T. S. WILLAN became the Professor of Economic History at Manchester University in 1961, and in the succeeding years Manchester's reputation for economic history came to be identified with the study of industrial revolutions in Britain and Europe. Willan steered his colleagues through the university expansion of that period, letting them take on board such emergent dimensions of the past as social history, industrial archaeology; the department's expansion embraced the economic history of the Third World. He was always an unobtrusive administrator, and the story that he retired a few years early, in 1973, in order to protect his scholarly work from the burden of higher administrative office was in character.
Willan's scholarship was innovative, and was characterised by close attention to manuscript sources. He plunged into the voluminous complexities of national customs records, or investigated the pages of the tradesman's ledger; not for him the broad generalisation, nor the thrust of current debate. That is not to limit the scope of Willan's work: he explored the transport and credit infrastructures of pre-industrial England. He wrote about currants, or coquets, or probate inventories with a lucid and lively style. His River Navigation in England 1600- 1750 (1936), followed in 1938 by a study of the coastwise trade round England's shores, have remained the starting point for work in the field and both have been reprinted.
Willan published another three studies of river systems, but the 1950s saw a concentration on later 16th-century England and the appearance of three volumes on Marian and Elizabethan merchants and foreign trade; he continued to work on Elizabeth's reign into the 1980s. In the Manchester Common Room, Willan would recount his own first-hand experience of horse-drawn transport in Yorkshire and Westmorland, and the archives of an ancestor gave another personal link to his research in his study of An 18th-century Shopkeeper, Abraham Dent (1970). This was the first of two books on shopkeepers and their world; the second, The Inland Trade (1976), again broke new ground and was regarded by one authoritative reviewer as 'invaluable'.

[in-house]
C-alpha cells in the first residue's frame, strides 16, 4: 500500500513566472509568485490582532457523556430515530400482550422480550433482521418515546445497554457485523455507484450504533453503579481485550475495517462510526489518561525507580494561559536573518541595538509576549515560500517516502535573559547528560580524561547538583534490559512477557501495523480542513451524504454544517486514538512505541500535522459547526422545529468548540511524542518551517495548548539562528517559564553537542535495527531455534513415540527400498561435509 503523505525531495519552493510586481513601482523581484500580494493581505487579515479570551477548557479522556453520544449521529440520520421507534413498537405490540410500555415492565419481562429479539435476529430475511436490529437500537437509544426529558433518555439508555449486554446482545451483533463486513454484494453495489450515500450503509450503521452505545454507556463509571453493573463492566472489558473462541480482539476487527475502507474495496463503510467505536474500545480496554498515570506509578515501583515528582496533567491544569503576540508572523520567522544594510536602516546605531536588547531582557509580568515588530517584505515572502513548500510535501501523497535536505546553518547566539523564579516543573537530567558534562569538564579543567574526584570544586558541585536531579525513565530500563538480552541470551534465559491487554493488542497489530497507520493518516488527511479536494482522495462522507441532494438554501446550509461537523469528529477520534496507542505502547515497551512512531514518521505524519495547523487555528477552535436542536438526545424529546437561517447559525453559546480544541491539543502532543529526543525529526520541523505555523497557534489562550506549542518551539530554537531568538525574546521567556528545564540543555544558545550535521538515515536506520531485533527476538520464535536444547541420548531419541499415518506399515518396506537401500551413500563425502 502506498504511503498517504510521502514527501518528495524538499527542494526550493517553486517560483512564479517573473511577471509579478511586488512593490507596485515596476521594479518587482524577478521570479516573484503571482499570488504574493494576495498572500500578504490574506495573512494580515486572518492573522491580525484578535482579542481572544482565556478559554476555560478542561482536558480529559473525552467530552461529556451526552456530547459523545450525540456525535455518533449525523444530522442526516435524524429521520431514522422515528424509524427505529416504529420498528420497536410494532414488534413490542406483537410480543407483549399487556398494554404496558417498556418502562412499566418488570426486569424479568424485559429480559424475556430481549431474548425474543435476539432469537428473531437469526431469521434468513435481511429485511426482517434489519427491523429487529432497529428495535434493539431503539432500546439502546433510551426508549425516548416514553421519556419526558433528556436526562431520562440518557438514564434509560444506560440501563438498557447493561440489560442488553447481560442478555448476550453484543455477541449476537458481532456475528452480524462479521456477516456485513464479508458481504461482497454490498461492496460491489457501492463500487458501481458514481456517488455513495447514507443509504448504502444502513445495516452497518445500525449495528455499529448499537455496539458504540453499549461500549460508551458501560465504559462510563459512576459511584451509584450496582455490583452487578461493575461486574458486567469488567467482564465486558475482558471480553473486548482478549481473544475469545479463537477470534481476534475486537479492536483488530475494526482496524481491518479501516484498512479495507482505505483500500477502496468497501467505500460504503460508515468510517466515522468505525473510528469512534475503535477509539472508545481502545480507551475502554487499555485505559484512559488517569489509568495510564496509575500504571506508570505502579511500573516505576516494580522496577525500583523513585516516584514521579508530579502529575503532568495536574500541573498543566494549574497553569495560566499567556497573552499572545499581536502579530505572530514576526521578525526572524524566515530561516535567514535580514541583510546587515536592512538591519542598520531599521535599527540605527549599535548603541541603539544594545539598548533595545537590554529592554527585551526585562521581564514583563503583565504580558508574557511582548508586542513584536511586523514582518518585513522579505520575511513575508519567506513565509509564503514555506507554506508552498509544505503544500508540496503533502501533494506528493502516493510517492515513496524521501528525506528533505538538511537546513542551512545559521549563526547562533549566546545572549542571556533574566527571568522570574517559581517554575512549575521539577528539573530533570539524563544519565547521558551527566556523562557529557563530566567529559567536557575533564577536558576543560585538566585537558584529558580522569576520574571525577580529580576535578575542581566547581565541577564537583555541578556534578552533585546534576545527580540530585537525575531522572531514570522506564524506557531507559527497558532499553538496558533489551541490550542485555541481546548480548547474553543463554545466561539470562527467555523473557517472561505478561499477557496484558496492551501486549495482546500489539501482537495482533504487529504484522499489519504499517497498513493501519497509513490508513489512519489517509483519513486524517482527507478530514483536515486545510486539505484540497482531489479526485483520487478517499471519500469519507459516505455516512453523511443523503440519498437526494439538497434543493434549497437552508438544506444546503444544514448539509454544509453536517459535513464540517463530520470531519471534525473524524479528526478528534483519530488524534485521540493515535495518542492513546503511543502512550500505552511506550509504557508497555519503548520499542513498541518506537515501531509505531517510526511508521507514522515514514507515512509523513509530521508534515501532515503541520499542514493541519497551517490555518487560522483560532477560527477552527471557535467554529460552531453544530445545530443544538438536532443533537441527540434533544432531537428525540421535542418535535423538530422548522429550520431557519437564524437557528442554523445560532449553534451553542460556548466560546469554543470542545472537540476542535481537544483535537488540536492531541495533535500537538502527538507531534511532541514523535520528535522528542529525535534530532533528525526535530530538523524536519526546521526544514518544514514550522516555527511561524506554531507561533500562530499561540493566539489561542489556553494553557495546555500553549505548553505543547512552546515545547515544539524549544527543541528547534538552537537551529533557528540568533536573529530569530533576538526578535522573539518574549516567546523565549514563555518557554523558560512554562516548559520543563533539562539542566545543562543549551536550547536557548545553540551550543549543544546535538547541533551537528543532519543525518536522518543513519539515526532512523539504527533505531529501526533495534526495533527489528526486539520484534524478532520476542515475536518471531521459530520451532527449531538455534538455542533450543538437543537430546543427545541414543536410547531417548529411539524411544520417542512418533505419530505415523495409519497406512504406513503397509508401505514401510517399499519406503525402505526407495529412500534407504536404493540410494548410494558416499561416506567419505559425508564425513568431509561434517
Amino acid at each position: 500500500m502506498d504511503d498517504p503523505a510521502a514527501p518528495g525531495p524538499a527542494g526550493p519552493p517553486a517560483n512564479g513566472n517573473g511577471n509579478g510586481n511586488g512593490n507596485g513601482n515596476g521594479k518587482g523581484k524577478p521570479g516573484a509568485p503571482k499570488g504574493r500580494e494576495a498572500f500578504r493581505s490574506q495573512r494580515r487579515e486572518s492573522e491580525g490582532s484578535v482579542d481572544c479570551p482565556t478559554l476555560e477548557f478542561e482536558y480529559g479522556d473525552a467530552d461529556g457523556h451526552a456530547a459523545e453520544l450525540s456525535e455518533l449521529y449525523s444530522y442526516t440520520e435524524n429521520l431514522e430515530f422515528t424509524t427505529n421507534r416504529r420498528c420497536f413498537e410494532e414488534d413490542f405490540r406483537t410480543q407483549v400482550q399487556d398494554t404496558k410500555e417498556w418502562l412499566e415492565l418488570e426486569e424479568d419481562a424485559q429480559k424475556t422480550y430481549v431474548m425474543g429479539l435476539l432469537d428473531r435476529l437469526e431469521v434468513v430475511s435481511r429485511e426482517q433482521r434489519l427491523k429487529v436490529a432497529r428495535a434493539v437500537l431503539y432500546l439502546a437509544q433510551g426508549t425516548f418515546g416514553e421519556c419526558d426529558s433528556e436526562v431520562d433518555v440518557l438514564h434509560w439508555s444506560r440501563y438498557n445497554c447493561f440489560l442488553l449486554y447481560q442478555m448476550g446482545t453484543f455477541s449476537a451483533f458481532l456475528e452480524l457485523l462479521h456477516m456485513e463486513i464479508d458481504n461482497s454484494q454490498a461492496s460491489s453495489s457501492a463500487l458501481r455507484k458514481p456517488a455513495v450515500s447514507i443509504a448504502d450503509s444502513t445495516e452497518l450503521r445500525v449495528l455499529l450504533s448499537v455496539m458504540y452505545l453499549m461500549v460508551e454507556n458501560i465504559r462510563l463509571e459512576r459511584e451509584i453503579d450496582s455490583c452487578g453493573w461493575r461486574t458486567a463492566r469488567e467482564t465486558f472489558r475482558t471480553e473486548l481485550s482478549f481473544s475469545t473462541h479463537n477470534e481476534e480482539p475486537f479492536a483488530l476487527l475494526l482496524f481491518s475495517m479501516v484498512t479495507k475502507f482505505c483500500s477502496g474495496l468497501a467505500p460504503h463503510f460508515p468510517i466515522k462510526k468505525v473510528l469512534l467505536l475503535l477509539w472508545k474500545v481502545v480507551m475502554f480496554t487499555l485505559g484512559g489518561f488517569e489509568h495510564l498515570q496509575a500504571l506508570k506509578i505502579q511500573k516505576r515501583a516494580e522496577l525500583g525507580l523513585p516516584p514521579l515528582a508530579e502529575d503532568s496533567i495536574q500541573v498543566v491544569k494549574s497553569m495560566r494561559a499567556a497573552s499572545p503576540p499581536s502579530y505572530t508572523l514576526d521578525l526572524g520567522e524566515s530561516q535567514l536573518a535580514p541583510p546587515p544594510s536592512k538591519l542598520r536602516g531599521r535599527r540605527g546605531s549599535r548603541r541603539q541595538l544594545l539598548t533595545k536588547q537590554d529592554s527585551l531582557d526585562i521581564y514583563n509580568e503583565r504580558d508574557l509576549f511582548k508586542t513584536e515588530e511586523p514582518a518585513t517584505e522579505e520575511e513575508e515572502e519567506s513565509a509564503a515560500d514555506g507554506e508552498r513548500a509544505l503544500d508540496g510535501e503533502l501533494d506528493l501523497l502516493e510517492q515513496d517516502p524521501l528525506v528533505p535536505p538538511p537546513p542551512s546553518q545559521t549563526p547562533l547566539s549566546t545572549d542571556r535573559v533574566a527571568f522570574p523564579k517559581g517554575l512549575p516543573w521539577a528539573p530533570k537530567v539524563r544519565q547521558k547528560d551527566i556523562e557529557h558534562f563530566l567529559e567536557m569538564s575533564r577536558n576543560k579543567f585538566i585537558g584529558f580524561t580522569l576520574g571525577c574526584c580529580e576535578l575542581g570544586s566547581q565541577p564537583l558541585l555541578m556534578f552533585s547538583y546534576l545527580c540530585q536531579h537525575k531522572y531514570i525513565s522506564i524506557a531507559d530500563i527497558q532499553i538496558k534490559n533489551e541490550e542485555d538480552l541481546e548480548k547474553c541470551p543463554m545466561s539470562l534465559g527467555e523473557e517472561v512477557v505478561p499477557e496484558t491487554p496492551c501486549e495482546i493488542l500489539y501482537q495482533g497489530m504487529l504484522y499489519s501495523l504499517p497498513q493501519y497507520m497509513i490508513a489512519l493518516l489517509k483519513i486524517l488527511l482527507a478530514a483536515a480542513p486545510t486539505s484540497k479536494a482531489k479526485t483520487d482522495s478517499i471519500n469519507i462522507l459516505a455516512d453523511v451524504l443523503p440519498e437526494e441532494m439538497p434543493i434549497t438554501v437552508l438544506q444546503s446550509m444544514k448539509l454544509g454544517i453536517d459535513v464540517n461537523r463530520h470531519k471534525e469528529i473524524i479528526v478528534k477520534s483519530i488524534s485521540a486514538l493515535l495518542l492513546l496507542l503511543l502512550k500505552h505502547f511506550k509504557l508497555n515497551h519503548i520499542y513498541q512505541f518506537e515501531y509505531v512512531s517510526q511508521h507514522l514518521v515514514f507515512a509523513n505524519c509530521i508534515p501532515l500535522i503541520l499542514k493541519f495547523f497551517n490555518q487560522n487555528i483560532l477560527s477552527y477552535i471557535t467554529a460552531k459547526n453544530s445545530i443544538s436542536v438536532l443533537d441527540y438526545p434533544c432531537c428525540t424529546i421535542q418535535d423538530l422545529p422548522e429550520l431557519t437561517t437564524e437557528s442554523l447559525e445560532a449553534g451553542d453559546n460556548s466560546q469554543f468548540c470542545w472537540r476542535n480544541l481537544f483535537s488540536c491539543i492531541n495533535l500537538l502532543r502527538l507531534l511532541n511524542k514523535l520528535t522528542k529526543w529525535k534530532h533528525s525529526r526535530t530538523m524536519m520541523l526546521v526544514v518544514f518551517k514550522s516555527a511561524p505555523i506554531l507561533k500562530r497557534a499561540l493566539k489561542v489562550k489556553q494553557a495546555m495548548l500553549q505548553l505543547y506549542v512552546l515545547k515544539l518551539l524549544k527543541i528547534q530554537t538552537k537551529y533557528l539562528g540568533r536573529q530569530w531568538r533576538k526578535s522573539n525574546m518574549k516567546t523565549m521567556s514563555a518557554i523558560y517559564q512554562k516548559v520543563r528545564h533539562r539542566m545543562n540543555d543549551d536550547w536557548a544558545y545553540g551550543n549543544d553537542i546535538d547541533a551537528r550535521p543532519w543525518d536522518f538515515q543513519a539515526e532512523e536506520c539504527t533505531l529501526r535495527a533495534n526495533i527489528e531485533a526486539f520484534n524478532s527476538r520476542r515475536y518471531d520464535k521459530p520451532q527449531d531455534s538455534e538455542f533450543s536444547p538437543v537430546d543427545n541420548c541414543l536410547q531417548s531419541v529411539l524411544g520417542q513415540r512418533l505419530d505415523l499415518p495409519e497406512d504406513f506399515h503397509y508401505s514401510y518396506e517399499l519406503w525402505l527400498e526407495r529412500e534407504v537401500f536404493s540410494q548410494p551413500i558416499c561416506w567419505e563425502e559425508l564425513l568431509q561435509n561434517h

Early retirement had already proved its worth, but in addition Willan brought out Elizabethan Manchester (1980), and some papers, the last in 1983. He was always ready to talk over research problems on his regular forays into the university common room, which continued well into the 1980s. Colleagues at Manchester, and at five other universities in Britain and Canada, produced a collection of essays in his honour, Trade and Transport, in 1977, and the British Academy recognised the import of his work by electing him a Fellow in 1991.
Willan, however, only boasted of two achievements in his academic life. One was his claim to have been the longest-serving assistant lecturer in the university system (he had been appointed at Manchester in 1935 but the Second World War ensured that he was not appointed lecturer until 1945). The other was that, under wartime pressures, he had taught every course in the history department. His students remember his ability to bring the substance of a lecture to life with his dry wit, and remark on his interest in their work. That, as a young lecturer appointed in 1969, was my experience: friendly interest and encouragement from an accomplished scholar.Reuse content